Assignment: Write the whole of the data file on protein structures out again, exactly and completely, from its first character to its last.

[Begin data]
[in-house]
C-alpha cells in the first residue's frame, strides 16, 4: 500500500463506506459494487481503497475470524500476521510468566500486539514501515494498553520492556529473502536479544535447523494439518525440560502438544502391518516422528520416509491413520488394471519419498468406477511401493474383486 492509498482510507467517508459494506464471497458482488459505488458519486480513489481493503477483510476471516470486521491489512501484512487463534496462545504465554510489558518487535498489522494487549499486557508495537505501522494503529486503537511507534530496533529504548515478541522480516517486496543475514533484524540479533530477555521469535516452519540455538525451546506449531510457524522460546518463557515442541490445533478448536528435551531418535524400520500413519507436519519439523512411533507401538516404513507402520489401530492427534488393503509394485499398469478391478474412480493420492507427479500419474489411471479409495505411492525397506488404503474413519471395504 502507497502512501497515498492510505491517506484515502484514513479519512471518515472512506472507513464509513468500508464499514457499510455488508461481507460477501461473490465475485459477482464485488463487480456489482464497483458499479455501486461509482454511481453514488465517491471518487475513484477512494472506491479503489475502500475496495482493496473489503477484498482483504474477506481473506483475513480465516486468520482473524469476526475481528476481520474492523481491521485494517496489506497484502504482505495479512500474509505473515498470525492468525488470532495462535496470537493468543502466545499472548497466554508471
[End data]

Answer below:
[in-house]
C-alpha cells in the first residue's frame, strides 16, 4: 500500500463506506459494487481503497475470524500476521510468566500486539514501515494498553520492556529473502536479544535447523494439518525440560502438544502391518516422528520416509491413520488394471519419498468406477511401493474383486 492509498482510507467517508459494506464471497458482488459505488458519486480513489481493503477483510476471516470486521491489512501484512487463534496462545504465554510489558518487535498489522494487549499486557508495537505501522494503529486503537511507534530496533529504548515478541522480516517486496543475514533484524540479533530477555521469535516452519540455538525451546506449531510457524522460546518463557515442541490445533478448536528435551531418535524400520500413519507436519519439523512411533507401538516404513507402520489401530492427534488393503509394485499398469478391478474412480493420492507427479500419474489411471479409495505411492525397506488404503474413519471395504 502507497502512501497515498492510505491517506484515502484514513479519512471518515472512506472507513464509513468500508464499514457499510455488508461481507460477501461473490465475485459477482464485488463487480456489482464497483458499479455501486461509482454511481453514488465517491471518487475513484477512494472506491479503489475502500475496495482493496473489503477484498482483504474477506481473506483475513480465516486468520482473524469476526475481528476481520474492523481491521485494517496489506497484502504482505495479512500474509505473515498470525492468525488470532495462535496470537493468543502466545499472548497466554508471